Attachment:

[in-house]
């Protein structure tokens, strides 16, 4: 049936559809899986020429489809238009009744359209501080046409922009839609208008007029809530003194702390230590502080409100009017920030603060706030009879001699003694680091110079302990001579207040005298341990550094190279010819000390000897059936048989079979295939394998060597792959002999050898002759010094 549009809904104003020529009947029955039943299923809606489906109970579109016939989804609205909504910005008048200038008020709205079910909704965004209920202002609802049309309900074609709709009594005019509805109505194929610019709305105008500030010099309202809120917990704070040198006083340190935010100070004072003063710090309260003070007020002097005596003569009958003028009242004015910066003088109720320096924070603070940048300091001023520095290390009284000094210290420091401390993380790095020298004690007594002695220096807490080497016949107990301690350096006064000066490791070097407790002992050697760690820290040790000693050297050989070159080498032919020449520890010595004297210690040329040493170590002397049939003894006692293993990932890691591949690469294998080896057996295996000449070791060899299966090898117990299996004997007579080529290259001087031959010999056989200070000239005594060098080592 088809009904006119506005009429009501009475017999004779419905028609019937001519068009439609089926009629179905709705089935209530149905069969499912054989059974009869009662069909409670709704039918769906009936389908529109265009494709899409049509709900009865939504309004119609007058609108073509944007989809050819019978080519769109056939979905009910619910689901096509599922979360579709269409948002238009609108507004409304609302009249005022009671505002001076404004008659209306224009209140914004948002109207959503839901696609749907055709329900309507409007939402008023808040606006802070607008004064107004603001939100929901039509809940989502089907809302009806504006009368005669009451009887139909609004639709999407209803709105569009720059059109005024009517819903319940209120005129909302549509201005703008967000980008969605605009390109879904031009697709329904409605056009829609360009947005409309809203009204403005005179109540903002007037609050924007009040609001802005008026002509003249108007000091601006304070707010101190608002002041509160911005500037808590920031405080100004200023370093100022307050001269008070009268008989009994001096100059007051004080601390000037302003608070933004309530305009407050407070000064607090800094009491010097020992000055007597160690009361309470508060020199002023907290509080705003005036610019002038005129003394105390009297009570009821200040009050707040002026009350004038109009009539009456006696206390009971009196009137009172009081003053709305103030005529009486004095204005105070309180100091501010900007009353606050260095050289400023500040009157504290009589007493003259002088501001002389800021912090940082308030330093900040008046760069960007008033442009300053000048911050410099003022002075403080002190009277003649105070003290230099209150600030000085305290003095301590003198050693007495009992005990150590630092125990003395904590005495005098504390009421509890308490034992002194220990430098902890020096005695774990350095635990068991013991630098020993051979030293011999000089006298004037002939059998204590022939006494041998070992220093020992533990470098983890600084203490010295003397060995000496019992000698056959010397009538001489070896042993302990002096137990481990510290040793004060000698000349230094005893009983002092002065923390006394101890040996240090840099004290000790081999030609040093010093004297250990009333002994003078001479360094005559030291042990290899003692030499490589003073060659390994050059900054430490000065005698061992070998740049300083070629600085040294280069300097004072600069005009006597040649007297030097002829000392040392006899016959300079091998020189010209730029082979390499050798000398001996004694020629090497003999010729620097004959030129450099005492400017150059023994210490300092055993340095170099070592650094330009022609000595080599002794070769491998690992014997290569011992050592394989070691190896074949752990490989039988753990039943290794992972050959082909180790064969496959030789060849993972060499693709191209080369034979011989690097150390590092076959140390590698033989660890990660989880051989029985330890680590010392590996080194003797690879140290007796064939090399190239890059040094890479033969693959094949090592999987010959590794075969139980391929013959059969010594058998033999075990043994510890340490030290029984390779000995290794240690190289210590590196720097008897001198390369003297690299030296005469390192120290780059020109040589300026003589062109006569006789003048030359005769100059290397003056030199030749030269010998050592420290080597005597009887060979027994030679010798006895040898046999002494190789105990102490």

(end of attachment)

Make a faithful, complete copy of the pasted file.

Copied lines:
[in-house]
């Protein structure tokens, strides 16, 4: 049936559809899986020429489809238009009744359209501080046409922009839609208008007029809530003194702390230590502080409100009017920030603060706030009879001699003694680091110079302990001579207040005298341990550094190279010819000390000897059936048989079979295939394998060597792959002999050898002759010094 549009809904104003020529009947029955039943299923809606489906109970579109016939989804609205909504910005008048200038008020709205079910909704965004209920202002609802049309309900074609709709009594005019509805109505194929610019709305105008500030010099309202809120917990704070040198006083340190935010100070004072003063710090309260003070007020002097005596003569009958003028009242004015910066003088109720320096924070603070940048300091001023520095290390009284000094210290420091401390993380790095020298004690007594002695220096807490080497016949107990301690350096006064000066490791070097407790002992050697760690820290040790000693050297050989070159080498032919020449520890010595004297210690040329040493170590002397049939003894006692293993990932890691591949690469294998080896057996295996000449070791060899299966090898117990299996004997007579080529290259001087031959010999056989200070000239005594060098080592 088809009904006119506005009429009501009475017999004779419905028609019937001519068009439609089926009629179905709705089935209530149905069969499912054989059974009869009662069909409670709704039918769906009936389908529109265009494709899409049509709900009865939504309004119609007058609108073509944007989809050819019978080519769109056939979905009910619910689901096509599922979360579709269409948002238009609108507004409304609302009249005022009671505002001076404004008659209306224009209140914004948002109207959503839901696609749907055709329900309507409007939402008023808040606006802070607008004064107004603001939100929901039509809940989502089907809302009806504006009368005669009451009887139909609004639709999407209803709105569009720059059109005024009517819903319940209120005129909302549509201005703008967000980008969605605009390109879904031009697709329904409605056009829609360009947005409309809203009204403005005179109540903002007037609050924007009040609001802005008026002509003249108007000091601006304070707010101190608002002041509160911005500037808590920031405080100004200023370093100022307050001269008070009268008989009994001096100059007051004080601390000037302003608070933004309530305009407050407070000064607090800094009491010097020992000055007597160690009361309470508060020199002023907290509080705003005036610019002038005129003394105390009297009570009821200040009050707040002026009350004038109009009539009456006696206390009971009196009137009172009081003053709305103030005529009486004095204005105070309180100091501010900007009353606050260095050289400023500040009157504290009589007493003259002088501001002389800021912090940082308030330093900040008046760069960007008033442009300053000048911050410099003022002075403080002190009277003649105070003290230099209150600030000085305290003095301590003198050693007495009992005990150590630092125990003395904590005495005098504390009421509890308490034992002194220990430098902890020096005695774990350095635990068991013991630098020993051979030293011999000089006298004037002939059998204590022939006494041998070992220093020992533990470098983890600084203490010295003397060995000496019992000698056959010397009538001489070896042993302990002096137990481990510290040793004060000698000349230094005893009983002092002065923390006394101890040996240090840099004290000790081999030609040093010093004297250990009333002994003078001479360094005559030291042990290899003692030499490589003073060659390994050059900054430490000065005698061992070998740049300083070629600085040294280069300097004072600069005009006597040649007297030097002829000392040392006899016959300079091998020189010209730029082979390499050798000398001996004694020629090497003999010729620097004959030129450099005492400017150059023994210490300092055993340095170099070592650094330009022609000595080599002794070769491998690992014997290569011992050592394989070691190896074949752990490989039988753990039943290794992972050959082909180790064969496959030789060849993972060499693709191209080369034979011989690097150390590092076959140390590698033989660890990660989880051989029985330890680590010392590996080194003797690879140290007796064939090399190239890059040094890479033969693959094949090592999987010959590794075969139980391929013959059969010594058998033999075990043994510890340490030290029984390779000995290794240690190289210590590196720097008897001198390369003297690299030296005469390192120290780059020109040589300026003589062109006569006789003048030359005769100059290397003056030199030749030269010998050592420290080597005597009887060979027994030679010798006895040898046999002494190789105990102490």